- The analysis found that 31 percent of drivers stopped were Black, even though only 19.6 percent of Virginia’s driving-age population is Black.
- Hispanic drivers were also stopped at higher rates than white drivers. While Hispanics comprised 8.7 percent of the state’s driving-age population, they made up 9.5 percent of drivers stopped, the report found.
- The report analyzed data from every traffic stop made in the first nine months of the year, including drivers’ demographic information and why the vehicles were stopped.
- A spokeswoman for Gov. Northam told the Virginian-Pilot that the data was “troubling but unsurprising” and said the report is the first step in addressing the disparities.
1. The UN is warning of a potential new Cold War between China and the U.S.
- Secretary-General Antonio Guterres, who heads the UN, told the AP that China and the U.S must work toward improving their relationship before the mounting tensions lead to a perilous outcome that could have worldwide consequences.
- “We need to avoid at all cost a Cold War that would be different from the past one, and probably more dangerous and more difficult to manage,” Guterres said.
- Guterres warned a new Cold War could have especially troubling impacts. That’s because the rules and common interests that managed the previous crisis between the Soviet Union and the U.S are not in place between China and the U.S today, he says.
2. Human remains found in Wyoming likely Gabby Petito, FBI says.
- Petito, 22, vanished while documenting a cross-country road trip. Her family reported her missing on September 11.
- Authorities say Petito’s boyfriend, Brian Laundrie, who accompanied her on the trip, is a “person of interest” in the case.
- Laundrie has reportedly not been seen since last Tuesday. According to the AP, an intensive search effort is now underway in a Florida nature preserve, where Laundrie is believed to be hiding out.
- “Full forensic identification has not been completed to confirm 100% that we found Gabby, but her family has been notified,” said FBI Supervisory Special Agent Charles Jones.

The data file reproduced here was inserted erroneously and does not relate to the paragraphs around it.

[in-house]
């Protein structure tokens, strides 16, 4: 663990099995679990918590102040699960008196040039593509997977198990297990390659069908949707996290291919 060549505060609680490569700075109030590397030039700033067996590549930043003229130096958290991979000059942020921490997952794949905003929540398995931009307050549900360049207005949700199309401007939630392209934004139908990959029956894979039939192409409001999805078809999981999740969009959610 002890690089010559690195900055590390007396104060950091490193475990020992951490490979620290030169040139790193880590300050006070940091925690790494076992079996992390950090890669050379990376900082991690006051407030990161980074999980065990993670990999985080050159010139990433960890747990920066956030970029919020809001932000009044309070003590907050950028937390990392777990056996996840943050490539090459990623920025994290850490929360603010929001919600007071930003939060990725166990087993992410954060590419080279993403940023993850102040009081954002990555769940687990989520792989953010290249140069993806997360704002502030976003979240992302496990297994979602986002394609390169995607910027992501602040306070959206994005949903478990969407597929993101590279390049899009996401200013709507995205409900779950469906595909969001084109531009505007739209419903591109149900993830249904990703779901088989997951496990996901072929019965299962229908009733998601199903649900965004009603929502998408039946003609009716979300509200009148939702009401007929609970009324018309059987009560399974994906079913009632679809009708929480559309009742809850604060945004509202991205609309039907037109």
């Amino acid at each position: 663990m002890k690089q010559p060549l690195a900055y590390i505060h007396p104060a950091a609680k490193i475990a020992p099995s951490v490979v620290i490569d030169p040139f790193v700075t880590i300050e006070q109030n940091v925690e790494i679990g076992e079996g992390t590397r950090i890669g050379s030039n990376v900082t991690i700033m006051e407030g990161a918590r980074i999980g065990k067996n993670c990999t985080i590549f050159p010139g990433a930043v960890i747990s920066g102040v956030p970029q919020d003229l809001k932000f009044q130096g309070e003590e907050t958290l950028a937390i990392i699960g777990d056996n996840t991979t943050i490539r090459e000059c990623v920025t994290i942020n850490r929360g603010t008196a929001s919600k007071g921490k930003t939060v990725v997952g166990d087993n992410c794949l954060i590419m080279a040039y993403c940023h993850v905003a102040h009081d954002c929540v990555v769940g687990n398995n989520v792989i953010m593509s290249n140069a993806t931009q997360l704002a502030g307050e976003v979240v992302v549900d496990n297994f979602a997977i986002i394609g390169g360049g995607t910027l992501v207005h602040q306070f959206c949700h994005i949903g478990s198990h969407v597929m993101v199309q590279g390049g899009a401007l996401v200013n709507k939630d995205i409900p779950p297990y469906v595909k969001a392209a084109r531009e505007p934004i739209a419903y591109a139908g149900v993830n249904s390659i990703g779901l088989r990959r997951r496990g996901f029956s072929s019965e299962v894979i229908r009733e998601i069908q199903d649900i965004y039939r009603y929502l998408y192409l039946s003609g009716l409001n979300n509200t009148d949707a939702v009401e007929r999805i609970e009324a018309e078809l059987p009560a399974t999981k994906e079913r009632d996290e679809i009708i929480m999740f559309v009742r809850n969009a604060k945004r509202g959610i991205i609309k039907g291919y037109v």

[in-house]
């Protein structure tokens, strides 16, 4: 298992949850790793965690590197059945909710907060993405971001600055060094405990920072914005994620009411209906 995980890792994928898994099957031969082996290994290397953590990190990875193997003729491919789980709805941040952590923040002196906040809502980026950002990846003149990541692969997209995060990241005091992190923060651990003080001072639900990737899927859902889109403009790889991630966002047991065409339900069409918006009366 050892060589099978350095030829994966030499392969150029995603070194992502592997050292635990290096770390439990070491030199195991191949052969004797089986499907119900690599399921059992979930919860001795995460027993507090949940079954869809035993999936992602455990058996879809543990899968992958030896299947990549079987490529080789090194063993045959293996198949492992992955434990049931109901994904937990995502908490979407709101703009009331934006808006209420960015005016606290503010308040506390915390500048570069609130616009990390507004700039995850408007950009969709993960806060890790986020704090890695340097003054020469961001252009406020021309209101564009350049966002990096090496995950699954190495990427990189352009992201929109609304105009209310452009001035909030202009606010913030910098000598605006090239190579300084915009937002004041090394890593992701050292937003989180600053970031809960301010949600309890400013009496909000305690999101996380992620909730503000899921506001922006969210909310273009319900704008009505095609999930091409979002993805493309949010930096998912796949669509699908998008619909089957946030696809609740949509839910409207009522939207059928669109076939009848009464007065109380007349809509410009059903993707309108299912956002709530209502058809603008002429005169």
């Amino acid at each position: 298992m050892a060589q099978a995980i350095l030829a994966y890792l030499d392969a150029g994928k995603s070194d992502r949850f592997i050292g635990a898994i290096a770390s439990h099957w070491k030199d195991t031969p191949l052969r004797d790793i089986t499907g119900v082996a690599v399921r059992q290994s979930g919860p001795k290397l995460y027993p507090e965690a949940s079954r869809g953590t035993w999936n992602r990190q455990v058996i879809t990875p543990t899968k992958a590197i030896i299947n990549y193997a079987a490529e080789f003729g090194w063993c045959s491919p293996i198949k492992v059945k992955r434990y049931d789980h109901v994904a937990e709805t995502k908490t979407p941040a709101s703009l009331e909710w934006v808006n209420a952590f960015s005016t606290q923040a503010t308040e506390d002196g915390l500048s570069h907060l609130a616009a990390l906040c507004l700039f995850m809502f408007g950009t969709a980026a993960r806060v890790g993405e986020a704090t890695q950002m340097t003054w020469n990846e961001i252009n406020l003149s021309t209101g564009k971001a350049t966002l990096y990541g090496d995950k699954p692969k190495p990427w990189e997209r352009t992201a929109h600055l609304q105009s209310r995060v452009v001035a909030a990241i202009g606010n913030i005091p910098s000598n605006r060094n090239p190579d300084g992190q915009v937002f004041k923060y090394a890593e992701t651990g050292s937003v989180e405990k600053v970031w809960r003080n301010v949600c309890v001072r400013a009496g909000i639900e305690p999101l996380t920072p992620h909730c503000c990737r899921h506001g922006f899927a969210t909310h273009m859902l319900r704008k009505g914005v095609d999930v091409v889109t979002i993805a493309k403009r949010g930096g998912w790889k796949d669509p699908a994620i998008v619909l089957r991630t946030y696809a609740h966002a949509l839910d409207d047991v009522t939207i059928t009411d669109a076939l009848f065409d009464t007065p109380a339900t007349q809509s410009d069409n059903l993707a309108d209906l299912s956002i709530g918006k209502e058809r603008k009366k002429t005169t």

3. An FDA advisory panel rejected COVID-19 booster shots for the general population but approved them for adults 65+.
- The committee of experts rejected administering a third dose of the Pfizer vaccine to people 16 and older by a vote of 16-2, PBS News reports.
- The panel, however, unanimously endorsed a third dose for individuals 65 and older and those at high risk of severe illness from Covid-19.
- The vote Friday was only the first step in the process for determining the U.S’s booster strategy. The FDA will decide how to move forward in the next several days, but it typically follows the recommendations of the committee.
- The CDC is also expected to further examine the topic of booster shots Wednesday. The CDC is reportedly considering approving boosters for certain high-risk groups, including older individuals and front-line healthcare workers.
Events This Week
Colonial Williamsburg Homeschool Days – Colonial Williamsburg. Daily, Sept. 20 – 26. Special discounted admission rates apply for homeschool students. See website for details.
Great Williamsburg Adventure Race – Sept. 23 – 26. Check-in required prior to event. See website for locations, details and updates about new Covid-19 protocols. $20 per team; free for teams with two or more W&M students.
Watermen’s Museum Folk Festival. Watermen’s Museum in Yorktown. Free. Saturday, Sept. 25 (10 am – 9 pm) & Sunday, Sept. 26 (12 pm – 9 pm).
Monday, Sept. 20
What’s in the Water. York River State Park in Williamsburg. 10 am – 12 pm. Free with park admission.
Yoga Overlooking the York River – Watermen’s Museum in Yorktown. 6 – 6:50 pm. $10 in person; $5 virtual.
Thursday, Sept. 23
Rhythms on the Riverwalk Series: Blue Tips Rhythm Revue – 6:30 – 8:30 pm. Riverwalk Landing in Yorktown. Free.
Saturday, Sept. 25
Yorktown Market Days – Riverwalk Landing in Yorktown. 8 am – 12 pm.
Williamsburg Farmers Market – 410 W. Francis St. in Williamsburg. 8 am – 12 pm.
Clean Virginia Waterways – Volunteer park cleanup event; children welcome. York River State Park in Williamsburg. 9 am – 12 pm.
Yorktown Art Stroll – Along Water Street in Yorktown. 10 am – 5 pm. Free.
Sunday, Sept. 26
Guided Tour of the American Revolution Museum at Yorktown – Meets at the entrance of the museum. 1 – 2:30 pm. Admission is free with museum ticket.
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When you join us tomorrow for National Farmers Market Week, be sur…